when the rebellion under An Lushan and Shi Siming broke out, he served as aide-de-camp to Prince of Yong (Li Lin), only to be involved in the conflict among the royaty and sentenced to a banishment to Yelang. had been physically and psychologically wrecked. He began to lead a wandering life. He visited Li Yangbin ( magistrate of Dantu county) at his residence and died there at the age of sixty-two.

Li Bai, generally revered as “a banished celestial being” and “the Immortal Muse”, is one of the greatest poet. He had made an unrivaled contribution to bringing romanticism to its zenith of prosperity. His poetry, more than one thousand pieces in all, is marked by masculine grandeur, natural grace, unconstrained boldness, fantastic vision and singular conception. Du Fu sings the praises of Li in some ten peoms. The well known essayist Han Yu and the renowned critic Yan Yu highly appraise Li’s attainments. People world-wide cherish the memory of Li Bai not only for his wonderful contribution to the sum of cultural heritage, but also for his lofty personality, as was incarnated in his ardent love for his people and country, in his tireless pursuit of freedom and justice, and in his daring spirit to revolt against the vicious and powerful.

The present peom, which derives its title from a Music-Institute song, belongs in “Classical Verse”, i.e. verse without strict rules governing the tonal pattern, rhyme scheme and number of syllables in a line. It was composed around AD 752, eight years after the poet was squeezed out of the political and cultural centre Chang’an.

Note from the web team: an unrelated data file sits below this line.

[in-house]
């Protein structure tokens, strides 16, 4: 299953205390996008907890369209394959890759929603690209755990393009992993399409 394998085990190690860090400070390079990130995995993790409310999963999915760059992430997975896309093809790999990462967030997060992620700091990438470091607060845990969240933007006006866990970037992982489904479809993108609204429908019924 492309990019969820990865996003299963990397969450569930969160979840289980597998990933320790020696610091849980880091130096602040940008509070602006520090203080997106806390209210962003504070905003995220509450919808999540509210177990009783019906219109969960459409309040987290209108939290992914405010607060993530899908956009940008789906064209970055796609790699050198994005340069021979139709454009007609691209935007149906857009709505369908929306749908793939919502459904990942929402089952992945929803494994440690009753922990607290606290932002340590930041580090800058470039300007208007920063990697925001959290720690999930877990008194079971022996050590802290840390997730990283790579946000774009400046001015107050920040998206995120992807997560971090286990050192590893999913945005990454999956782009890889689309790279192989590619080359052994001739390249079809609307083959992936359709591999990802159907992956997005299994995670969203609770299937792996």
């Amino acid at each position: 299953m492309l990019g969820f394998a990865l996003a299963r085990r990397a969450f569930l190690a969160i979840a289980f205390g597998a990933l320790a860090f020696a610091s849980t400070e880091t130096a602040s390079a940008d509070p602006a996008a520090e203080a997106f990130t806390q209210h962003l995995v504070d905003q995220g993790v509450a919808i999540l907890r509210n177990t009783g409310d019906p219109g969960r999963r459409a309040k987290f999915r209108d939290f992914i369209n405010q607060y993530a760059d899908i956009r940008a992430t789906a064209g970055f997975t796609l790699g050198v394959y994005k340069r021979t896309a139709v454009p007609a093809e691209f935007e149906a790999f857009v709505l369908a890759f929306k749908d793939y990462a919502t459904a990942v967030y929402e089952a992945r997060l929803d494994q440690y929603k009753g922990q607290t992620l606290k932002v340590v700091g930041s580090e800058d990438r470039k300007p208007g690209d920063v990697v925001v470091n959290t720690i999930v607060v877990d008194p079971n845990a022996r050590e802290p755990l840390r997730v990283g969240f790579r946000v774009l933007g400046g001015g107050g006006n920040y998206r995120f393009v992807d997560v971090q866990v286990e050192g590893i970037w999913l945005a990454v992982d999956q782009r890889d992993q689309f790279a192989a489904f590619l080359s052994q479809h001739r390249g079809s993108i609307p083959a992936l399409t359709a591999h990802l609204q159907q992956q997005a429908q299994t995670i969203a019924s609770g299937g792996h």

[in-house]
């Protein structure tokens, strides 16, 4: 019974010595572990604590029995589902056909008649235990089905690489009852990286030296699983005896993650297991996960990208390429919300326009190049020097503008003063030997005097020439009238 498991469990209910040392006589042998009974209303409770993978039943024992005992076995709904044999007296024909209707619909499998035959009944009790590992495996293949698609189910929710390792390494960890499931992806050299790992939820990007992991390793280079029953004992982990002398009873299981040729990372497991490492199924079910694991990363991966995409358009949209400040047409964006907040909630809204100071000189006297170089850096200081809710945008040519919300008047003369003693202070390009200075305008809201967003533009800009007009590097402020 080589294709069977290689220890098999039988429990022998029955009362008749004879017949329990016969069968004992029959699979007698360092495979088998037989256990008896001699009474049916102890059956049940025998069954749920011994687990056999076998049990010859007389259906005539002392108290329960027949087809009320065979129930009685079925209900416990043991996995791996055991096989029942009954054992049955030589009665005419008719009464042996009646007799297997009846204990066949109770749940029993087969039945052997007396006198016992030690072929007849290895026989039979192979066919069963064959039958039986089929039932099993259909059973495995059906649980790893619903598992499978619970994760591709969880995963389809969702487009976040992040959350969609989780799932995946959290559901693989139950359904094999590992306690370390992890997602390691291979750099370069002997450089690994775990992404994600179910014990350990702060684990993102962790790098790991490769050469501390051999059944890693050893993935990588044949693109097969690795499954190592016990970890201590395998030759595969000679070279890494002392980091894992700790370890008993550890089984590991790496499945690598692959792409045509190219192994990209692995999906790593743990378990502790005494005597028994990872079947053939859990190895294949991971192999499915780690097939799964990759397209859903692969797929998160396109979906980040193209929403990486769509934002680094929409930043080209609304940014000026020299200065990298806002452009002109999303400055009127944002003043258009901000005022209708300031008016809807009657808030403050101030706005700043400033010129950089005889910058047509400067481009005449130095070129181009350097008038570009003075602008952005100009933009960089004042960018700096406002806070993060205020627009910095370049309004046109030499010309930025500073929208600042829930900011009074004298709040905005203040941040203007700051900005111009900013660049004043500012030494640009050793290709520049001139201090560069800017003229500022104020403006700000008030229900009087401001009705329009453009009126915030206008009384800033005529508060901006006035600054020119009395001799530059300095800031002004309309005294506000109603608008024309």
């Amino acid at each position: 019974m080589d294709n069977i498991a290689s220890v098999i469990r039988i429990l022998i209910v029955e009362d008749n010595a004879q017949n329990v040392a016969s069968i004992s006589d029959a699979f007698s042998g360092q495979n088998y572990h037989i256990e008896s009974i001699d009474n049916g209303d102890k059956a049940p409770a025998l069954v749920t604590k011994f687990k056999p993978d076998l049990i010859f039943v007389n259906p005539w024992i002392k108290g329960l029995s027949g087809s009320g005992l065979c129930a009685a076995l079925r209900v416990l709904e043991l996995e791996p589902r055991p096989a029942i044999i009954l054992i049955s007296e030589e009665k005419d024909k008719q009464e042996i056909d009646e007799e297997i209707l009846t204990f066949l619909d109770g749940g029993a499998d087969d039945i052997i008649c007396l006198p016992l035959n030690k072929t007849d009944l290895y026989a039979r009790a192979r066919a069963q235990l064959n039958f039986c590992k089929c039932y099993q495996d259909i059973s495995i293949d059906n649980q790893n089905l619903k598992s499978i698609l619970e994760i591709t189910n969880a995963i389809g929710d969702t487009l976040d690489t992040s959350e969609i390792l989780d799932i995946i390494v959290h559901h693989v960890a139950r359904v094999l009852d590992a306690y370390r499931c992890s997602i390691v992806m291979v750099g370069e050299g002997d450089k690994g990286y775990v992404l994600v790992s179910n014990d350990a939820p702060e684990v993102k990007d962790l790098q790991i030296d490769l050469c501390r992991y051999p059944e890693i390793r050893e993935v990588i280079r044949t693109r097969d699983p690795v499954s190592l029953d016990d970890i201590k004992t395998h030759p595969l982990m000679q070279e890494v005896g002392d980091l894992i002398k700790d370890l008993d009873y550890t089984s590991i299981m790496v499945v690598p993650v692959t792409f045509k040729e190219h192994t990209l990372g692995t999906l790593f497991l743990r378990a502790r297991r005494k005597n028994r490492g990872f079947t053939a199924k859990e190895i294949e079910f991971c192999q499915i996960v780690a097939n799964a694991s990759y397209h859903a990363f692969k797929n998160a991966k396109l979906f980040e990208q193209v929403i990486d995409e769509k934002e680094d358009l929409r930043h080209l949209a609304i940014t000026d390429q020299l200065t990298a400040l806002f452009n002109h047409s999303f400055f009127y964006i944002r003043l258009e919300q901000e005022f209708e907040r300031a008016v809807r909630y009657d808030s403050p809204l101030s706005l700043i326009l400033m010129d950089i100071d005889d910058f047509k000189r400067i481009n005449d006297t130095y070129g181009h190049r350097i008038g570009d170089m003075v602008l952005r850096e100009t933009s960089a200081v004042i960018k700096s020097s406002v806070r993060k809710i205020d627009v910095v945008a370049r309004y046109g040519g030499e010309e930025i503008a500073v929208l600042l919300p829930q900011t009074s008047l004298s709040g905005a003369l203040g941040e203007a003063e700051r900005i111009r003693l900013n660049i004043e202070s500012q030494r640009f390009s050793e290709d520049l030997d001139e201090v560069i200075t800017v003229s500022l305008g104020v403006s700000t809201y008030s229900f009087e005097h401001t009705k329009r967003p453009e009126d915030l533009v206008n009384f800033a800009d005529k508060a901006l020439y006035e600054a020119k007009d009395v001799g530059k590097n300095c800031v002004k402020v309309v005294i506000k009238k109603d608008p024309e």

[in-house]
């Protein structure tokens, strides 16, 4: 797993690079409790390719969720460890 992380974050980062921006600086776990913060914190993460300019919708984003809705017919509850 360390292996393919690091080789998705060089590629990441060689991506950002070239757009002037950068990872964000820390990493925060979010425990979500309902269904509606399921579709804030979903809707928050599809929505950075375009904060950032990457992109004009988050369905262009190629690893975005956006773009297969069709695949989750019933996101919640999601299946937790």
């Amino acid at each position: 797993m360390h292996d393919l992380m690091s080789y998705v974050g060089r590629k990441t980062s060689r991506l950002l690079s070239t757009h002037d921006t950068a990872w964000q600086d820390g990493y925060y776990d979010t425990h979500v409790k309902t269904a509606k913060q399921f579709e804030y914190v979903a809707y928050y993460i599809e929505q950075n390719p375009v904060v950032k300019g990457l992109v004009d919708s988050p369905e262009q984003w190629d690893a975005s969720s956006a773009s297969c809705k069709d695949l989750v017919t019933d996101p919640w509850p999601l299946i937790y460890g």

This poem expresses the poet’s indignation at the stern reality, in which vile characters hold sway while the noble-minded and talented are reduced to obscurity. On the one hand, it manifests the poet’s sunny outlook on life, which grows out of self-confidence, aspirations and love for the people and nature; on the other hand, it reveals the poet’s pessimism, which stems out from setbacks, suppression and, of course, from the limitation of his times. The issue as to how far the poet is carried away by pessimism has remained controversial. Some allege that the poet has reached the point of decadence. Others argue that heroic spirit and optimism are the mainstream, that such proposals to toast as “people should drink to their hearts content/ When poss’ble and ne’er leave their cups empty under the moon” should not be regarded as a demonstration of the poet’s ideas, and that some lines are based on the same thought as “How can I bend my pride head and stoop to serving the powerful vile/At the sacrifice of a dignified smile?”(quoted from another poem by the poet), which only shows the poet’s comtempt for the powerful flew, etc., etc.

This poem is marked by its ingenious use of rhetorical devices ( metaphor, hyperbole, allusion, etc.), natural flow of ideas and unconstrained style. As one of Li’s masterpieces, its artistic value is generally recognized.